Why does calling dir() on a class return instance methods?

With respect to the variables listed by dir(), calling dir() on a class only returns class variables, which is intuitive.

However, with respect to the methods listed by dir(), calling dir() on a class also returns instance methods, which is counterintuitive.

Notice how my_instance_method is listed by the dir() call to the class. Why does it do this, and what does it mean?

class Examine:
    class_var = "This is a class variable"

    def __init__(self):
        self.inst_var = "This is an instance variable"
    def my_instance_method(self):
      return "This is a instance method"

myobj = Examine()
# ['__class__', '__delattr__', '__dict__', '__dir__', '__doc__', '__eq__', '__format__', '__ge__', '__getattribute__', '__gt__', '__hash__', '__init__', '__init_subclass__', '__le__', '__lt__', '__module__', '__ne__', '__new__', '__reduce__', '__reduce_ex__', '__repr__', '__setattr__', '__sizeof__', '__str__', '__subclasshook__', '__weakref__', 'class_var', 'my_instance_method']

# ['__class__', '__delattr__', '__dict__', '__dir__', '__doc__', '__eq__', '__format__', '__ge__', '__getattribute__', '__gt__', '__hash__', '__init__', '__init_subclass__', '__le__', '__lt__', '__module__', '__ne__', '__new__', '__reduce__', '__reduce_ex__', '__repr__', '__setattr__', '__sizeof__', '__str__', '__subclasshook__', '__weakref__', 'class_var', 'inst_var', 'my_instance_method']


Is there something in particular you’re unsure about that the docs don’t cover? https://docs.python.org/3/library/functions.html#dir

Yes, I’m not understanding why dir() returns instance methods when called on a class, as opposed to returning only class methods. Seems to be inconsistent with the behavior of class variables, as explained above. Would love to know why = )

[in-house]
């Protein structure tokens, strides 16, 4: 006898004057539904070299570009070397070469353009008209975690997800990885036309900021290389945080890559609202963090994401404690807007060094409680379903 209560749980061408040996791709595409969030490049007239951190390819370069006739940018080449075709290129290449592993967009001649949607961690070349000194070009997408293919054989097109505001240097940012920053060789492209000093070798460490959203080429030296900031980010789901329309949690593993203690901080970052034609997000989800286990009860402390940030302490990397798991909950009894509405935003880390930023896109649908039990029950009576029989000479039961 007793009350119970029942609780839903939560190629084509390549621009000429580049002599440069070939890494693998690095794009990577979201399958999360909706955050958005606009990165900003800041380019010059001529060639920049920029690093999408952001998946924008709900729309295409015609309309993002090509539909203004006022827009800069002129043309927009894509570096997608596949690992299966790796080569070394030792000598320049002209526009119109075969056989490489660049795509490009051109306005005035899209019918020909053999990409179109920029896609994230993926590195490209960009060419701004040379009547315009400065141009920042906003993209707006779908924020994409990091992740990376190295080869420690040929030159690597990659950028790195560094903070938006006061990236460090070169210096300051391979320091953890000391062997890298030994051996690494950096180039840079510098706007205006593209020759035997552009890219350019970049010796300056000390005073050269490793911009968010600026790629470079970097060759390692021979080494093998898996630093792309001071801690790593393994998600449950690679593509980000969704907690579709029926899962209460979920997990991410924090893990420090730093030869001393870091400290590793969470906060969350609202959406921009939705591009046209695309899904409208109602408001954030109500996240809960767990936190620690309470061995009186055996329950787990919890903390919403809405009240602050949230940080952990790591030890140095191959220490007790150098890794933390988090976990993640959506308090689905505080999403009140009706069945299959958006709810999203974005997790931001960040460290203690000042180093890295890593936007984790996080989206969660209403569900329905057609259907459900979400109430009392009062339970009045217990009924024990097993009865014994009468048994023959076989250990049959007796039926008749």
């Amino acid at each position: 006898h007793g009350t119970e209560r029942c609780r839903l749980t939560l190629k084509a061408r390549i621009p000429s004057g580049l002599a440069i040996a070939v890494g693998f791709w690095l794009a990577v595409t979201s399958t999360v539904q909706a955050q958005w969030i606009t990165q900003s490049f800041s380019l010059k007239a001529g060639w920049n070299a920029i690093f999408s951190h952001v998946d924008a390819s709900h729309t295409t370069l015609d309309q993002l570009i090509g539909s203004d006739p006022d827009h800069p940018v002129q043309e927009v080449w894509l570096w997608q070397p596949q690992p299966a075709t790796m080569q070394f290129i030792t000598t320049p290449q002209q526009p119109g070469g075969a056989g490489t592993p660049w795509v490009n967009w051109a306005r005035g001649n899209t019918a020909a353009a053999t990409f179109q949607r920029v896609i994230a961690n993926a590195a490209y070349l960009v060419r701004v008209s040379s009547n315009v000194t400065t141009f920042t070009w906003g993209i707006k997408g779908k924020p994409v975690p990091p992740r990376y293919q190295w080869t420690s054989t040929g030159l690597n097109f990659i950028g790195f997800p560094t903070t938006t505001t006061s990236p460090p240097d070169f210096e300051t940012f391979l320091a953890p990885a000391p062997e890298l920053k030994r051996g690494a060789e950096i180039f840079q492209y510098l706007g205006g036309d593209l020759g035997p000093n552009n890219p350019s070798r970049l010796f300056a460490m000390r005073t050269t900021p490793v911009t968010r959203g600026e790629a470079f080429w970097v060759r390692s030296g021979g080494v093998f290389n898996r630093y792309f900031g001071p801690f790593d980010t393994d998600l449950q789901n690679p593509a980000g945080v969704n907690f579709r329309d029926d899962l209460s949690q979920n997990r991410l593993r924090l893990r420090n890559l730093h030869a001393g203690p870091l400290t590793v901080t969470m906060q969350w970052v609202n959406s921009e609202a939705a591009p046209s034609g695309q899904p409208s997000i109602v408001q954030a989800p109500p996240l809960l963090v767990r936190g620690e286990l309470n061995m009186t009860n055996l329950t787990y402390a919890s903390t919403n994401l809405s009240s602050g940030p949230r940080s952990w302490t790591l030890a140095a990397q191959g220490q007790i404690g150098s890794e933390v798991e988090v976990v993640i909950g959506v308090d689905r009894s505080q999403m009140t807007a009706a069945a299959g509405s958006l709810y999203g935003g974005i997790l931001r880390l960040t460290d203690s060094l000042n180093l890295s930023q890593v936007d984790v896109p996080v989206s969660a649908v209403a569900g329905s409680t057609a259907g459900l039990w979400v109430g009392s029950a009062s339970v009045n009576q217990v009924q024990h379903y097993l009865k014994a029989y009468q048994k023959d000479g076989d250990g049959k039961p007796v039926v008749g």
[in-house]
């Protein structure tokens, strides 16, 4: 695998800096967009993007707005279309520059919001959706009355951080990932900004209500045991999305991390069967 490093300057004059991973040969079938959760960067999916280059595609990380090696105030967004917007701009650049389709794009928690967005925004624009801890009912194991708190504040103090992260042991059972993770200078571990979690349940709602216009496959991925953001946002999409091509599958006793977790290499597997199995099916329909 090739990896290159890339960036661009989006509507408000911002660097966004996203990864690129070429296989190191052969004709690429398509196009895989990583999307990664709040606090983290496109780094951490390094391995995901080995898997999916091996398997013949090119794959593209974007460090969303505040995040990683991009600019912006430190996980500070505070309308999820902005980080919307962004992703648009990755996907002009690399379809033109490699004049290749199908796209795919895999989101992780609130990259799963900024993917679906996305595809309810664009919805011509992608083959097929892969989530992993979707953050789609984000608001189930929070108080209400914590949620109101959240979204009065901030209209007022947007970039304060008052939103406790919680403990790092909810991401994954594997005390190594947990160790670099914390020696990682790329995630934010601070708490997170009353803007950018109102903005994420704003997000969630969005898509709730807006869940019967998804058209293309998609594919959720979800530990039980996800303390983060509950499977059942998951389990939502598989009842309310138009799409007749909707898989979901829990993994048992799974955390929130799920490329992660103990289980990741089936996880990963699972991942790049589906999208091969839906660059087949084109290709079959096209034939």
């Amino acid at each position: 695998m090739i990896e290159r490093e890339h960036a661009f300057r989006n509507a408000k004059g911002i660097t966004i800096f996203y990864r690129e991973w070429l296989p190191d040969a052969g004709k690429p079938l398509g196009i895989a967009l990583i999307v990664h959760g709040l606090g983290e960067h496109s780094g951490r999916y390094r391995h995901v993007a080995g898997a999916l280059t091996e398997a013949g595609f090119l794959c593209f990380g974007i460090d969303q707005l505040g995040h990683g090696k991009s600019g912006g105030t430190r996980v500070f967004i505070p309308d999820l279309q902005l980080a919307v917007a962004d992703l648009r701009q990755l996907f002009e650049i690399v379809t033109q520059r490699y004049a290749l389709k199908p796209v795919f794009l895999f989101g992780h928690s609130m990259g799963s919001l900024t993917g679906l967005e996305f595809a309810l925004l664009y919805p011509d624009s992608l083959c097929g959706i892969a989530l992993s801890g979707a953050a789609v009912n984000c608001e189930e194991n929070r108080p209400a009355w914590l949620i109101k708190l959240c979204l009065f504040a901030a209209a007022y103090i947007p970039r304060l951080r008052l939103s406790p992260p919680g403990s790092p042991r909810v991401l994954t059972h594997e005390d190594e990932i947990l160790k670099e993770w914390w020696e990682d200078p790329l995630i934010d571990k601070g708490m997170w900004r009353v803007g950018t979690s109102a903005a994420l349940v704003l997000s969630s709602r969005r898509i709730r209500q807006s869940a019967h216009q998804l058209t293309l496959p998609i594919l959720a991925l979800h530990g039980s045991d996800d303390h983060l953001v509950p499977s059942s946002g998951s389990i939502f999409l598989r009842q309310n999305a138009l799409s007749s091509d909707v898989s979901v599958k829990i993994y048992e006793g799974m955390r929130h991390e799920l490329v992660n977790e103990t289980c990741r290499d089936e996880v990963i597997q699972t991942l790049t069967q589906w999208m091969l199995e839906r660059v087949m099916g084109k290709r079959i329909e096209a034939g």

Ah right, I get you. I would be careful with dir though, it’s a convenience tool, not a robust method for accessing the associated attributes of an object.

The “methods” you mention are just functions bound to the class, like genuinely attached to the class object itself at definition time.

In your example above you can access Examine.my_instance_method directly as a function object bound to the class itself. Although you should rarely ever do so you can even “monkey patch” classes after definition by binding new functions to them that instances can then access. As a silly example-

myobj = Examine()

def func(self): print(3)
Examine.func = func  # bind new function to existing class

myobj.func()  # would output 3 to the current stdout

# use class function with the instance object-
Examine.func(myobj)  # also outputs 3
# this is how `self` works when not accessing it as a method...

Note that you bind to the class object not to the instance. It is only when accessing functions bound to a parent class through an instance that you actually use methods.

This goes into implementation details a little but it might help you separate the difference-

A new instance created from Examine doesn’t even have methods (method objects) bound to it following its instantiation. They’re only created at the point of their usage (this saves a whole lot of memory when you consider you can have millions of instances of a class instantiated at any one time). Doing so literally creates a new object, a method object

print(type(myobj.my_instance_method))  # <class 'method'>
print(type(Examine.my_instance_method))  # <class 'function'>

# the function bound to the class is simply referenced by this method:
print(myobj.my_instance_method.__func__ == Examine.my_instance_method)  # True

What’s more these method objects are normally temporary. If you reused the attribute lookup there’s no guarantee you’ll be using the same memory address. If you ran the example below the address you get likely be different (and may even be re-used) but the point is that “method” objects in Python are normally temporary and the actual functions are still bound to a parent class.

myobj = Examine()
id(Examine.my_instance_method)  # 140387230190016
id(Examine.my_instance_method)  # 140387230197056
# example of outputs, will vary

You might find people assigning methods to a name to ensure they’re not temporary, e.g. mcall = myobj.my_instance_method as a means of simplifying the call and improving performance when the same method has to be called multiple times.